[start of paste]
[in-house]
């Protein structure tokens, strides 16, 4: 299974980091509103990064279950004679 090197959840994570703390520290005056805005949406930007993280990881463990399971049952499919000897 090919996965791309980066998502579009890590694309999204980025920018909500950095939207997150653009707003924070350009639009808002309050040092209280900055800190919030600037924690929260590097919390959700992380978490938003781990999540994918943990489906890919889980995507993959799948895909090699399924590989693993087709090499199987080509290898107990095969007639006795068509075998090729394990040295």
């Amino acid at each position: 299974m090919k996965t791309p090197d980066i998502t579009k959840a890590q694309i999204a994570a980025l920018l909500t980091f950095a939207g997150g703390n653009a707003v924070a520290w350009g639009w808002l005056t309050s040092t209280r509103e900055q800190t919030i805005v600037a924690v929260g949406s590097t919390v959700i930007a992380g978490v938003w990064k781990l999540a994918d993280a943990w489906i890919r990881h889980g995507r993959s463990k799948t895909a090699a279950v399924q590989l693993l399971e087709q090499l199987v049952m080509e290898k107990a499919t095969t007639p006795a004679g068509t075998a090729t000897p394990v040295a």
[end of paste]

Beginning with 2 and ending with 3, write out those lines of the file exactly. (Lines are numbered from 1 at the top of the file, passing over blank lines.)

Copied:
């Protein structure tokens, strides 16, 4: 299974980091509103990064279950004679 090197959840994570703390520290005056805005949406930007993280990881463990399971049952499919000897 090919996965791309980066998502579009890590694309999204980025920018909500950095939207997150653009707003924070350009639009808002309050040092209280900055800190919030600037924690929260590097919390959700992380978490938003781990999540994918943990489906890919889980995507993959799948895909090699399924590989693993087709090499199987080509290898107990095969007639006795068509075998090729394990040295």
């Amino acid at each position: 299974m090919k996965t791309p090197d980066i998502t579009k959840a890590q694309i999204a994570a980025l920018l909500t980091f950095a939207g997150g703390n653009a707003v924070a520290w350009g639009w808002l005056t309050s040092t209280r509103e900055q800190t919030i805005v600037a924690v929260g949406s590097t919390v959700i930007a992380g978490v938003w990064k781990l999540a994918d993280a943990w489906i890919r990881h889980g995507r993959s463990k799948t895909a090699a279950v399924q590989l693993l399971e087709q090499l199987v049952m080509e290898k107990a499919t095969t007639p006795a004679g068509t075998a090729t000897p394990v040295a």